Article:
The U.S. child care crisis costs the nation $57 billion a year in lost earnings, productivity and revenue.
With Biden’s American Families Plan on the table, politicians and pundits are debating the cost of child care—whether and how much we can afford to invest in child care and early childhood education. Research reveals, however, that the real issue is the cost of not investing in childcare—costs that fall on not only women but also employers and the economy as a whole.
ReadyNation and the Council for a Strong America estimate the U.S. child care crisis costs the nation $57 billion a year in lost earnings, productivity and revenue:
“Almost two-thirds of parents facing child care struggles report leaving work early, and more than half report being distracted at or missing full days of work. An overwhelming 86 percent of primary caregivers said problems with child care hurt their efforts or time commitment at work.
“The predictable impact: One-in-five say they’ve been reprimanded, 8 percent have been fired, and just over one-in-ten have been demoted, transferred or fired. Meanwhile, productivity problems cause employers to lose $12.7 billion annually due to child care challenges faced by their workforce. Taxpayers also suffer, with lower tax revenues.”
The lack of child care infrastructure in the U.S. depresses the country’s economic growth. Economic health is measured by the gross domestic product, or GDP, which is a monetary measure of the market value of all the final goods and services produced. GDP growth is determined by labor force growth plus productivity growth. The lack of child care infrastructure in the U.S. hurts the economic growth by depressing women’s labor force participation.
Since 2000, the U.S. has fallen behind peer nations in women’s labor force participation. Experts attribute this decrease in part to a lack of affordable, high-quality child care.
Compared to 36 peer nations, the U.S. ranks 35th with regard to public spending on early childhood education and care. Government spending on childcare and early education in other countries has had a strong positive impact on women’s labor force participation and the countries’ economic growth.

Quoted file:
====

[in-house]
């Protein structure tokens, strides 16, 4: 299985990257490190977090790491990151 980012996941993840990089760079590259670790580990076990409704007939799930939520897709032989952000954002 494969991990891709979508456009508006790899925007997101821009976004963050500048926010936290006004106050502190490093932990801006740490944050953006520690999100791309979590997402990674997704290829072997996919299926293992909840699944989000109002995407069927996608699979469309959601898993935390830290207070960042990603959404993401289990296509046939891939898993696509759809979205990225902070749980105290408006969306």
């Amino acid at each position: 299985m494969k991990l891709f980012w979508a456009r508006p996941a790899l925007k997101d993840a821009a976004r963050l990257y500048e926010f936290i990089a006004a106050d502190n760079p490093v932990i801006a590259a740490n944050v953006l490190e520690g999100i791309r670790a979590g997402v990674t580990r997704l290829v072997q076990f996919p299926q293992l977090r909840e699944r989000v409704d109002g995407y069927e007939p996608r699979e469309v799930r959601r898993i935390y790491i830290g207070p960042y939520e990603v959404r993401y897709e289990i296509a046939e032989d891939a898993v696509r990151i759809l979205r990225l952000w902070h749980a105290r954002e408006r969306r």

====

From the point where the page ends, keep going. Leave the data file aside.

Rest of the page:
The U.S. failure to invest in childcare also removes hundreds of billions of dollars from the national economy each year. A new study by the National Partnership for Women & Families estimates the value lost due to unpaid caregiving, the care that women provide for their children, families and elderly loved ones that is not counted as part of the economy. In 2020, 65 million women provided unpaid caregiving.
According to the study, if mothers were paid the current minimum wage for their caregiving, it would total $416 billion, compared to fathers which totaled $206 billion. This value increases significantly if parents were paid a $15 minimum wage: Mothers would make a total of $861.3 billion compared to $426.2 billion for fathers. And if mothers and fathers were paid the median wage for domestic workers, they’d make a total of $689.6 billion and $341.2 billion, respectively. Valuing this labor would give a significant boost to the GDP.
President Biden’s American Families Plan proposes direct support to families to ensure that low- and middle-income families spend no more than 7 percent of their income on high-quality child care. It would also provide $200 billion for free universal pre-school for all 3- and 4-year-old children.
U.S. Representative Jackie Speier (D-Calif.) and the Democratic Women’s Caucus are taking the lead in calling for a full investment in the child care as infrastructure, including $700 billion over 10 years for high-quality child care. “For every $1 invested in early childhood education, there is a $4 to $9 return to society over a child’s lifetime,” writes Speier in an op-ed for Ms.
“The U.S. talks a good game on ‘family values,’ but just does not deliver. It’s time to change course. Investing in child care could increase our GDP by $274 billion per year, and the price of not making this investment is too great.”